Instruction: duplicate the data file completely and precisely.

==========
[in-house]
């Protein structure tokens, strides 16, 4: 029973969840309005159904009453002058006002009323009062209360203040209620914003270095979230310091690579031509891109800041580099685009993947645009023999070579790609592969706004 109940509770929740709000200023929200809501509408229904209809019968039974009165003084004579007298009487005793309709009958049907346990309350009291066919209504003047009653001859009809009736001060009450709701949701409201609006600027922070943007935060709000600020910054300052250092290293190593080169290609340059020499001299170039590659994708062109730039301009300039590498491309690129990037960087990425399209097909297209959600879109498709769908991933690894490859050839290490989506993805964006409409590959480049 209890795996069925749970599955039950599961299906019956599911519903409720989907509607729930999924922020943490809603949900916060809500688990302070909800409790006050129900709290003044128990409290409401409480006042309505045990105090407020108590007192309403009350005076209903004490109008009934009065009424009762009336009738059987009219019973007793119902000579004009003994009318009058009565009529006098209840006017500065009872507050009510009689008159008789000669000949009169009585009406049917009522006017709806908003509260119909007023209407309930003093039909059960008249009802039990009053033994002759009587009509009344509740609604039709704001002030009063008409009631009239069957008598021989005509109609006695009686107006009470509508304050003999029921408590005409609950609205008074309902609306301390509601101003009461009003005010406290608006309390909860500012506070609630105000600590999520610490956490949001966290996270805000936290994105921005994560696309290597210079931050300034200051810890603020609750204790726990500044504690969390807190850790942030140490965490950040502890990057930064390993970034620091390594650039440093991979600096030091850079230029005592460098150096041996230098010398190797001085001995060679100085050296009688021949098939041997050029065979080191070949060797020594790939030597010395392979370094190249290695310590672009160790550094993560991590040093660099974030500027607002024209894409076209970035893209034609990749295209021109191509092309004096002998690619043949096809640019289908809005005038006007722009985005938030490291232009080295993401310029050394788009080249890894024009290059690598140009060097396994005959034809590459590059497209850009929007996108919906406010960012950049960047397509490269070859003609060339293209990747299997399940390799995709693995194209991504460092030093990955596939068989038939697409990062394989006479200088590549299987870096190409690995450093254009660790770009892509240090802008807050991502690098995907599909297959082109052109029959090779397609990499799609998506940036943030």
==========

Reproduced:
[in-house]
């Protein structure tokens, strides 16, 4: 029973969840309005159904009453002058006002009323009062209360203040209620914003270095979230310091690579031509891109800041580099685009993947645009023999070579790609592969706004 109940509770929740709000200023929200809501509408229904209809019968039974009165003084004579007298009487005793309709009958049907346990309350009291066919209504003047009653001859009809009736001060009450709701949701409201609006600027922070943007935060709000600020910054300052250092290293190593080169290609340059020499001299170039590659994708062109730039301009300039590498491309690129990037960087990425399209097909297209959600879109498709769908991933690894490859050839290490989506993805964006409409590959480049 209890795996069925749970599955039950599961299906019956599911519903409720989907509607729930999924922020943490809603949900916060809500688990302070909800409790006050129900709290003044128990409290409401409480006042309505045990105090407020108590007192309403009350005076209903004490109008009934009065009424009762009336009738059987009219019973007793119902000579004009003994009318009058009565009529006098209840006017500065009872507050009510009689008159008789000669000949009169009585009406049917009522006017709806908003509260119909007023209407309930003093039909059960008249009802039990009053033994002759009587009509009344509740609604039709704001002030009063008409009631009239069957008598021989005509109609006695009686107006009470509508304050003999029921408590005409609950609205008074309902609306301390509601101003009461009003005010406290608006309390909860500012506070609630105000600590999520610490956490949001966290996270805000936290994105921005994560696309290597210079931050300034200051810890603020609750204790726990500044504690969390807190850790942030140490965490950040502890990057930064390993970034620091390594650039440093991979600096030091850079230029005592460098150096041996230098010398190797001085001995060679100085050296009688021949098939041997050029065979080191070949060797020594790939030597010395392979370094190249290695310590672009160790550094993560991590040093660099974030500027607002024209894409076209970035893209034609990749295209021109191509092309004096002998690619043949096809640019289908809005005038006007722009985005938030490291232009080295993401310029050394788009080249890894024009290059690598140009060097396994005959034809590459590059497209850009929007996108919906406010960012950049960047397509490269070859003609060339293209990747299997399940390799995709693995194209991504460092030093990955596939068989038939697409990062394989006479200088590549299987870096190409690995450093254009660790770009892509240090802008807050991502690098995907599909297959082109052109029959090779397609990499799609998506940036943030």